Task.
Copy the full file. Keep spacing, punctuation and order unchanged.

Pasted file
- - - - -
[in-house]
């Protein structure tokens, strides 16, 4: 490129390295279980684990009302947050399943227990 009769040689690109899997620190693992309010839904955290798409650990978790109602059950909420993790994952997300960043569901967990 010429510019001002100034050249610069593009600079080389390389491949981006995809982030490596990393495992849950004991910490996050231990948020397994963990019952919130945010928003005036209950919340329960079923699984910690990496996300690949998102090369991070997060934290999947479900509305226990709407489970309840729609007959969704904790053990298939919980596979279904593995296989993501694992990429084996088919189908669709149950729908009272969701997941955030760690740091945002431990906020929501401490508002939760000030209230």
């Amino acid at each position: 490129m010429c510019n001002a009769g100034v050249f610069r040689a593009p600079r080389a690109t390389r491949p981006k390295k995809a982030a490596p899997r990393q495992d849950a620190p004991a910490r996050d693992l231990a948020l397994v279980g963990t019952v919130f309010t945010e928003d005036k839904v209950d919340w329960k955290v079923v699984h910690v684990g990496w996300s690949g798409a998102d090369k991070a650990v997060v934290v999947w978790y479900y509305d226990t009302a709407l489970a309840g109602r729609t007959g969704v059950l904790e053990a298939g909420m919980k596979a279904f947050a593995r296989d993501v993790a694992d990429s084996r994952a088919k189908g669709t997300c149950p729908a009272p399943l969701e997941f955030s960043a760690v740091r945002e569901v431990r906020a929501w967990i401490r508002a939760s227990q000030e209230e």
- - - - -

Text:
[in-house]
């Protein structure tokens, strides 16, 4: 490129390295279980684990009302947050399943227990 009769040689690109899997620190693992309010839904955290798409650990978790109602059950909420993790994952997300960043569901967990 010429510019001002100034050249610069593009600079080389390389491949981006995809982030490596990393495992849950004991910490996050231990948020397994963990019952919130945010928003005036209950919340329960079923699984910690990496996300690949998102090369991070997060934290999947479900509305226990709407489970309840729609007959969704904790053990298939919980596979279904593995296989993501694992990429084996088919189908669709149950729908009272969701997941955030760690740091945002431990906020929501401490508002939760000030209230």
């Amino acid at each position: 490129m010429c510019n001002a009769g100034v050249f610069r040689a593009p600079r080389a690109t390389r491949p981006k390295k995809a982030a490596p899997r990393q495992d849950a620190p004991a910490r996050d693992l231990a948020l397994v279980g963990t019952v919130f309010t945010e928003d005036k839904v209950d919340w329960k955290v079923v699984h910690v684990g990496w996300s690949g798409a998102d090369k991070a650990v997060v934290v999947w978790y479900y509305d226990t009302a709407l489970a309840g109602r729609t007959g969704v059950l904790e053990a298939g909420m919980k596979a279904f947050a593995r296989d993501v993790a694992d990429s084996r994952a088919k189908g669709t997300c149950p729908a009272p399943l969701e997941f955030s960043a760690v740091r945002e569901v431990r906020a929501w967990i401490r508002a939760s227990q000030e209230e």